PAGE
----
Building a foundation

Washburn kicks off ambitious fundraising campaign

TANGLETOWN — Growing up in Southwest, Jeremy Graff dreamed of the day he would wear the Millers’ orange and blue, as did many of his friends living near Washburn High School.

Graff and his wife both graduated in 1993 and, after several years of suburban living, moved back to Tangletown in 2001. He said he was “shocked” to learn how much had changed.

“Every kid in the neighborhood was going to South or Southwest [high school],” Graff said.

That’s beginning to change, and an ambitious new fundraising campaign aims to capitalize on Washburn’s recent momentum. With its Windows of Opportunity event Oct. 8, the Washburn High School Foundation begins a push to raise $400,000 by the end of the school year.

It was just 18 months ago that the district announced a “fresh start” for Washburn, citing lackluster academic performance and declining enrollment. The high school’s apparent lack of appeal to neighborhood families — what Graff noticed in 2001 — was just part of the problem.

Principal Carol Markham-Cousins, who arrived at the school in 2007, replaced more than half of the school staff before last fall and made a concerted effort to reach out to Tangletown and surrounding communities. Championships in basketball and robotics, along with a successful musical production, gave the impression things were beginning to change.

Families responded, and student placement requests from eighth-graders jumped about 8 percent last spring. The final numbers weren’t in, yet, in September, but Markham-Cousins said there was a subsequent increase in incoming freshman this fall.

In a time of tight district budgets, fund-raising efforts by individual schools may be more important than ever. Many have organizations that collect donations from parents and alumni, but few have gone so far as to hire a professional fundraiser, a step the Washburn High School Foundation took last year.

David Buck of Abundance Philanthropy will help lead a three-phase campaign. In September, the foundation already was one-quarter of the way to its first goal: to raise $400,000 for immediate school needs in academics, arts and athletics.

Jim Bratly, a Washburn alumnus and foundation board member, helped put that number in perspective. A twice-yearly alumni newsletter, annual golf tournament and other events typically raised $25,000–$35,000 a year for the foundation, Bratly said.

The second phase of the campaign will raise money for capital improvements, including long-overdue renovations to Washburn’s auditorium. Within four years, foundation officials hope to begin building an endowment, phase three of the campaign.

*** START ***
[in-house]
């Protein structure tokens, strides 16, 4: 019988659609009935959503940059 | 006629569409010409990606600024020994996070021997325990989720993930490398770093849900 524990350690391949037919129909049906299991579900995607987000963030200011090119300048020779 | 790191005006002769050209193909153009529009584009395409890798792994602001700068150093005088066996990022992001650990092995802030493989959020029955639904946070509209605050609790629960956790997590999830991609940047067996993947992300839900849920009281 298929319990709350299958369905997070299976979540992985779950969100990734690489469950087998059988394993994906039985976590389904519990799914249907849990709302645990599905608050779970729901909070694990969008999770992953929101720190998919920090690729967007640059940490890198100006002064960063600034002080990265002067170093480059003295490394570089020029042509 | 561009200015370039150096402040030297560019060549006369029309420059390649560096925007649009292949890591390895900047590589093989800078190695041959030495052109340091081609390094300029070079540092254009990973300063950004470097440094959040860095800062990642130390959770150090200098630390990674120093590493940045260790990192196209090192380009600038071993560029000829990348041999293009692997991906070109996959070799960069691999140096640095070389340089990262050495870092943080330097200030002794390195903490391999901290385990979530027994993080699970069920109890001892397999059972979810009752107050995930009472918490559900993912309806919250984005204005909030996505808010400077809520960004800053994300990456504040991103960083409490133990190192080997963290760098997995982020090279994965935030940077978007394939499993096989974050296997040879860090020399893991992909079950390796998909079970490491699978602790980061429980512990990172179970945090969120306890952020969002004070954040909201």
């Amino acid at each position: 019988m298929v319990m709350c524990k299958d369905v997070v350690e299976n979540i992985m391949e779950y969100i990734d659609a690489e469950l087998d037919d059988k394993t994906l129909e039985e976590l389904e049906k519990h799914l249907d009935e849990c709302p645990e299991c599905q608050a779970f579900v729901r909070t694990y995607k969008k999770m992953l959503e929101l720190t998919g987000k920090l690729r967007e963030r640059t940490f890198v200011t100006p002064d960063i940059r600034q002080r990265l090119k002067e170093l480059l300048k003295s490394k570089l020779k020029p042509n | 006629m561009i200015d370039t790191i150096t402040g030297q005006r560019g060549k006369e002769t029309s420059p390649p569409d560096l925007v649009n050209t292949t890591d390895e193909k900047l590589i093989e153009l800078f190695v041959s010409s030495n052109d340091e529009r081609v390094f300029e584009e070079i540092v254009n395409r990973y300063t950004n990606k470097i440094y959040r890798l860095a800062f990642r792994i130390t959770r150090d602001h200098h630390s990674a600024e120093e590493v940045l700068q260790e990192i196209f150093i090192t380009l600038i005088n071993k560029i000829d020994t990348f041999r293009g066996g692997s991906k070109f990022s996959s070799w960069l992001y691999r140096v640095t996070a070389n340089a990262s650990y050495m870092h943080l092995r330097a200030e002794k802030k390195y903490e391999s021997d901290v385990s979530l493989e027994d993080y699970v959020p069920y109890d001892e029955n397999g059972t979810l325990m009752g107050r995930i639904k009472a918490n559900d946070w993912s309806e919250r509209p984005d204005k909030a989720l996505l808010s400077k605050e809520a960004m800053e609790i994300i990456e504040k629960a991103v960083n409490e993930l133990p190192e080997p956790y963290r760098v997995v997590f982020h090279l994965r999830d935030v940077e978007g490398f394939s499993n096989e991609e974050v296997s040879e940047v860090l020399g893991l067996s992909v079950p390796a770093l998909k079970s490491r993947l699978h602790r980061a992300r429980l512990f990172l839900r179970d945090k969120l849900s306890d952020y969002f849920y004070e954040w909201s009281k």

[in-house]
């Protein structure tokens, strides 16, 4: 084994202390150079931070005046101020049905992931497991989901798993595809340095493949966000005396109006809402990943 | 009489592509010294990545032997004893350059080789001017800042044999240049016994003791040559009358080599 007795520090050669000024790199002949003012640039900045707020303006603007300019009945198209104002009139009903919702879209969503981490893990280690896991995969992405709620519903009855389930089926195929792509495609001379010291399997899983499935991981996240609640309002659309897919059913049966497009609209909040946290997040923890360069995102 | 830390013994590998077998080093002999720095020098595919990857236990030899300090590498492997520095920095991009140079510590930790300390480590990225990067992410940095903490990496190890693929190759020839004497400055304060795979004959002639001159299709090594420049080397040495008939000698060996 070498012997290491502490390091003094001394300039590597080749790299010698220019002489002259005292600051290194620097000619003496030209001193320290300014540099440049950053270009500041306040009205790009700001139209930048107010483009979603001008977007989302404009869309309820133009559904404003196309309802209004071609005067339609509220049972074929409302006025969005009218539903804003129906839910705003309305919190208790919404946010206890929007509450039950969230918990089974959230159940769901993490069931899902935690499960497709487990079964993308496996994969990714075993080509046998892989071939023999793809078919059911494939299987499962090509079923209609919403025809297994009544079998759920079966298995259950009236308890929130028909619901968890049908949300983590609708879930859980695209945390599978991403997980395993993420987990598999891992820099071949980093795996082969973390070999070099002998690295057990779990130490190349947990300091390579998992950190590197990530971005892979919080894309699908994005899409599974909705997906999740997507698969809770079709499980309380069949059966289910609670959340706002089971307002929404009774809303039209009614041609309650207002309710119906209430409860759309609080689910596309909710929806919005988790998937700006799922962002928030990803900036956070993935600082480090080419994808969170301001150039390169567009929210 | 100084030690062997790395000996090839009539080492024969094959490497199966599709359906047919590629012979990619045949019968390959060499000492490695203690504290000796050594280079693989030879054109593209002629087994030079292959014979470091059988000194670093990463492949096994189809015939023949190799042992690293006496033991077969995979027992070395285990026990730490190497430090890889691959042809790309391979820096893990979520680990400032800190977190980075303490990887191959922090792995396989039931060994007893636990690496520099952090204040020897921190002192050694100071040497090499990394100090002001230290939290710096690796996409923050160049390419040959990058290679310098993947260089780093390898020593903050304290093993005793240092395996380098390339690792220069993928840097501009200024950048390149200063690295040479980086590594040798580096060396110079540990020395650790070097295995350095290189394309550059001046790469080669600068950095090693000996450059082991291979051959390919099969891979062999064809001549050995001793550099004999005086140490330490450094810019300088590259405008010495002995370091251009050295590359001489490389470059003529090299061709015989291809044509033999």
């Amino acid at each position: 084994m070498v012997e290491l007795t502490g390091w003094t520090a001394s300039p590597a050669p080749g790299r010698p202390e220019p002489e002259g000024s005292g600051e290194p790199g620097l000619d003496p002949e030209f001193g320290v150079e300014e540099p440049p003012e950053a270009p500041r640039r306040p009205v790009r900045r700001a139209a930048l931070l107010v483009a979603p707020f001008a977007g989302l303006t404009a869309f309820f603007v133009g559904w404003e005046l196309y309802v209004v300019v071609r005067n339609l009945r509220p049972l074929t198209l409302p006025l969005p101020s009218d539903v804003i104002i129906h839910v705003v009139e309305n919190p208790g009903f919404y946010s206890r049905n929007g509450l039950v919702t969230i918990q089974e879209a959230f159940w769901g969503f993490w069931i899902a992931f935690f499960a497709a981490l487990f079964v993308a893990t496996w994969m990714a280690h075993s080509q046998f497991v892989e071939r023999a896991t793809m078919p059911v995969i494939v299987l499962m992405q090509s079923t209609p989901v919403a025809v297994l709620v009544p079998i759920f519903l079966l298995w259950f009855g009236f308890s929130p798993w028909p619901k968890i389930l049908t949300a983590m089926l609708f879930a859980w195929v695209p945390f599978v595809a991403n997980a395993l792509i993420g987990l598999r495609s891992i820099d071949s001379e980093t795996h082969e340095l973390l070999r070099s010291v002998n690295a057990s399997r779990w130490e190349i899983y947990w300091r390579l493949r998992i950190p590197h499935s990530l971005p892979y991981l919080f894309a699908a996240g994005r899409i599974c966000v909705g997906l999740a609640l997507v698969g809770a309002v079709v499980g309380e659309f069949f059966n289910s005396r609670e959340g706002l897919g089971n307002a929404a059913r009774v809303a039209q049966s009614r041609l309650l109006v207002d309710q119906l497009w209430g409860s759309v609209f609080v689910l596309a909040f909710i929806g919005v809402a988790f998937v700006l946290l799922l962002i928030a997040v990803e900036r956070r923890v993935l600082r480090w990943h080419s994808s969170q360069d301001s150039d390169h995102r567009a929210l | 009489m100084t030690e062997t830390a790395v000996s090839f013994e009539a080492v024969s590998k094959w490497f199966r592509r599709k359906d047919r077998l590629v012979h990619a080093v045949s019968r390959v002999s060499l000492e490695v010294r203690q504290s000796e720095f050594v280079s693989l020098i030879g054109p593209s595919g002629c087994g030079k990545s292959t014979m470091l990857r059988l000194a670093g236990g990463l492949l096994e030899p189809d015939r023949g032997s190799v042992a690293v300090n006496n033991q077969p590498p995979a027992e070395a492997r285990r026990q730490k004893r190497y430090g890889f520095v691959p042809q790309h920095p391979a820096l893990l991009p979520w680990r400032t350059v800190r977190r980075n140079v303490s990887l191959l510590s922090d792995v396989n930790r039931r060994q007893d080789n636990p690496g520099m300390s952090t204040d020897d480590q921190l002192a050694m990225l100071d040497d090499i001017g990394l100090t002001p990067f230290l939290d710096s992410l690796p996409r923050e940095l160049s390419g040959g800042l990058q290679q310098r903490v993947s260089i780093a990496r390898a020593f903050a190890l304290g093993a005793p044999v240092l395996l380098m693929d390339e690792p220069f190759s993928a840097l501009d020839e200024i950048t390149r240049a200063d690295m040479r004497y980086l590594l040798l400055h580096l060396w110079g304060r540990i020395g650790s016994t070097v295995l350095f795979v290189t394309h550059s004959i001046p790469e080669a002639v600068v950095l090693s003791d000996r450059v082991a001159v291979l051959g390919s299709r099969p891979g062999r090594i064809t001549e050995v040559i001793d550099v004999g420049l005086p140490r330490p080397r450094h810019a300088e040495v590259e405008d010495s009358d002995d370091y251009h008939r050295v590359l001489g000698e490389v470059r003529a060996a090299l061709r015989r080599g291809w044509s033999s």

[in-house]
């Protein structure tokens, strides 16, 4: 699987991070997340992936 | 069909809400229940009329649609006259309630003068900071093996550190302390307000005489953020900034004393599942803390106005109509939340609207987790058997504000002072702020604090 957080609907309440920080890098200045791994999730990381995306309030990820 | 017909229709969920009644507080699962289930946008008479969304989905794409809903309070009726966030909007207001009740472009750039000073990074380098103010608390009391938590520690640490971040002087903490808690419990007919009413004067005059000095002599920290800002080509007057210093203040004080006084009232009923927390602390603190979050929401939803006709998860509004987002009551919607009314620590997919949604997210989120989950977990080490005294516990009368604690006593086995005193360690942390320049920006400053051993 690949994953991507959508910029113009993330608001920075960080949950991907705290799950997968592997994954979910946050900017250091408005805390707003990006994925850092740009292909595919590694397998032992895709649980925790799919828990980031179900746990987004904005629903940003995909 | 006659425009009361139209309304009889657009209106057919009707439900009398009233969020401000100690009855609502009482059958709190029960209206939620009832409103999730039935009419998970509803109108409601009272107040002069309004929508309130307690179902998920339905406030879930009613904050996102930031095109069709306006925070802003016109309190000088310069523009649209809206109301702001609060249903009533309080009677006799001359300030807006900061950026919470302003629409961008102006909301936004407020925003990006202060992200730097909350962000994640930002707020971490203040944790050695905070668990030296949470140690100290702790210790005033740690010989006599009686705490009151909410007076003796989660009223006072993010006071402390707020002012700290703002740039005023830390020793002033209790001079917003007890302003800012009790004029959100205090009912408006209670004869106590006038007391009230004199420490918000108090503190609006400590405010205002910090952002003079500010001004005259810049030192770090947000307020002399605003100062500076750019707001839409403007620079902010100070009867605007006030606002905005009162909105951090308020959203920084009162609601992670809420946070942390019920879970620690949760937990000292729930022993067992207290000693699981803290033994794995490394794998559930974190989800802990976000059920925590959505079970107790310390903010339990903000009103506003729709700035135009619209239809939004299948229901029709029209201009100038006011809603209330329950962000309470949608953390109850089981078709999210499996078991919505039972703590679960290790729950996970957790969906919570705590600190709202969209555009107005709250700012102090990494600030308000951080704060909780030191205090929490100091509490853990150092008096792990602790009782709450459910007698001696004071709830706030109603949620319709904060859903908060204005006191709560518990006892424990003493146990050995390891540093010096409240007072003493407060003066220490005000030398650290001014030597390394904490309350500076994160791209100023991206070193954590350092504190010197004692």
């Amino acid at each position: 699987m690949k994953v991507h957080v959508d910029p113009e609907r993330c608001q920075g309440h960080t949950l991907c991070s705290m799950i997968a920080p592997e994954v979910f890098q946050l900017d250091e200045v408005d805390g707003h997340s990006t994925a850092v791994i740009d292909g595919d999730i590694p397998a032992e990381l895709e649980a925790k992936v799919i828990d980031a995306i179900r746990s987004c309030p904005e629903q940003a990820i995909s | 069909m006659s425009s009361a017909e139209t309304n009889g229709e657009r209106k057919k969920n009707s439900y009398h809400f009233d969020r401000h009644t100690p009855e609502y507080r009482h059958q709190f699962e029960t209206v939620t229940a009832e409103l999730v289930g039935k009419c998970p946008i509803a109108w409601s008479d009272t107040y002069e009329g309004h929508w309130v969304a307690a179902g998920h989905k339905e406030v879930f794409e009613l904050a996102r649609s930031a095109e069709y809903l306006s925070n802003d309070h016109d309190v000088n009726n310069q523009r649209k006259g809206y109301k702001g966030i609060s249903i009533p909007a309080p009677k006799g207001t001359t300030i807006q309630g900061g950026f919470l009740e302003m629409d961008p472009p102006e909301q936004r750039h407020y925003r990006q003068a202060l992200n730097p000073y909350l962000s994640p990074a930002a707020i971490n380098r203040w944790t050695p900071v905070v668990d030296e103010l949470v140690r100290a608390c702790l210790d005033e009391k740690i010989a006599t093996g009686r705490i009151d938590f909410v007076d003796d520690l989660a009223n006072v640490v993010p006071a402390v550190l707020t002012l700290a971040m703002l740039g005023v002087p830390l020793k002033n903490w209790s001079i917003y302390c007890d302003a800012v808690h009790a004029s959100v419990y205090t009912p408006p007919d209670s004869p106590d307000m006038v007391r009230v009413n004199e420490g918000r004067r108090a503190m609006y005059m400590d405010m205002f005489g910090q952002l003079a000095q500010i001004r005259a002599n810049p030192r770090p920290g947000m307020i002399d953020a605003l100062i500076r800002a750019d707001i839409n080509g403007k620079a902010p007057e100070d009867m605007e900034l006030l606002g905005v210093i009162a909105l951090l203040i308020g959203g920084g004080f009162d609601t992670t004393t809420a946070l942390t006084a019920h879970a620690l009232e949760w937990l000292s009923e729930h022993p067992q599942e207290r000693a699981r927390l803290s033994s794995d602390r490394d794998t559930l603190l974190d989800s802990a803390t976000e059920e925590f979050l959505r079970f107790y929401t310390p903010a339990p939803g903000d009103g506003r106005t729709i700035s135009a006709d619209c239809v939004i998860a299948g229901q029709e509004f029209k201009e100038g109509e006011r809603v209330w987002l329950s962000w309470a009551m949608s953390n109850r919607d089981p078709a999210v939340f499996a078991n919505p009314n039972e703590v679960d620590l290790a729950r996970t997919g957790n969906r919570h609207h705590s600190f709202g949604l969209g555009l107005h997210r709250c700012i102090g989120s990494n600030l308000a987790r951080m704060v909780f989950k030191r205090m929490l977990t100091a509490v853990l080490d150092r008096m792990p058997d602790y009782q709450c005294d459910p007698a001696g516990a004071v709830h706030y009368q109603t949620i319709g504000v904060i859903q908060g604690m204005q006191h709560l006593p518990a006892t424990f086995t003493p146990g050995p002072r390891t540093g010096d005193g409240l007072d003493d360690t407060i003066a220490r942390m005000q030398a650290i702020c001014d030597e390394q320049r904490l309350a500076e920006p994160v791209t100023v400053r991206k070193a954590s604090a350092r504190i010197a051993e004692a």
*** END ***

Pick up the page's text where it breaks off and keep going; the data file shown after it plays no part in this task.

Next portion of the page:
Graff, who recently joined the campaign steering committee, described a “sense of urgency” around the effort to rebuild Washburn.

When the School Board voted to close four schools in September, none of the city’s seven high schools were on the list. But board members have publicly discussed the need to close one or more high schools in coming years, as well.

Vicki Bunker of the foundation steering committee said school and foundation leaders were focused on remaking Washburn into one of the city’s premier high schools.

“When parents and students have choices about where they want to go to school, we want them to be choosing Washburn and be very clear about their choice and very pleased about their choice,” Bunker said.

The foundation’s efforts dovetail with Markham-Cousins’ work in the school. She said her budget focused on teacher salaries and training to build talent and expertise in the building. The foundation funding fills in the gaps.

Bunker, class of ’66, recalled a real sense of community during her time at Washburn. Beyond funds, it’s community spirit the foundation aims to grow, whether that means neighbors volunteering at the school or cheering on the Millers football team, she said.

Said Buck: “We want this to be a hub of the community.”


Schools prepare for H1N1

As suspected cases of H1N1 flu led to huge numbers of absences at some Minnesota schools in September, Minneapolis Public Schools (MPS) was preparing for the virus with the help of Children’s Hospitals and Clinics of Minnesota.

Children’s distributed 15,000 bottles of hand sanitizer to schools in Minneapolis and St. Paul Sept. 23. They were intended to both help prevent the spread of influenza and remind students to be vigilant about preventing the spread of flu germs, the district reported.

Children’s distributed newsletters in both Spanish and English with information on H1N1 in schools. They included H1N1 facts, advice on limiting the spread of the disease and information on flu vaccines.

The newsletters can be downloaded from the Children’s website (, as well.

The MPS website also include a flu fact page:

Kick-off Event

The Windows of Opportunity campaign kick-off event is 6:30 p.m.–8:30 p.m. Oct. 8 at Parkway Theater, 4814 Chicago Ave. S. Tickets are $20 and can be ordered at or by calling 308-9394.

For more information on the campaign, visit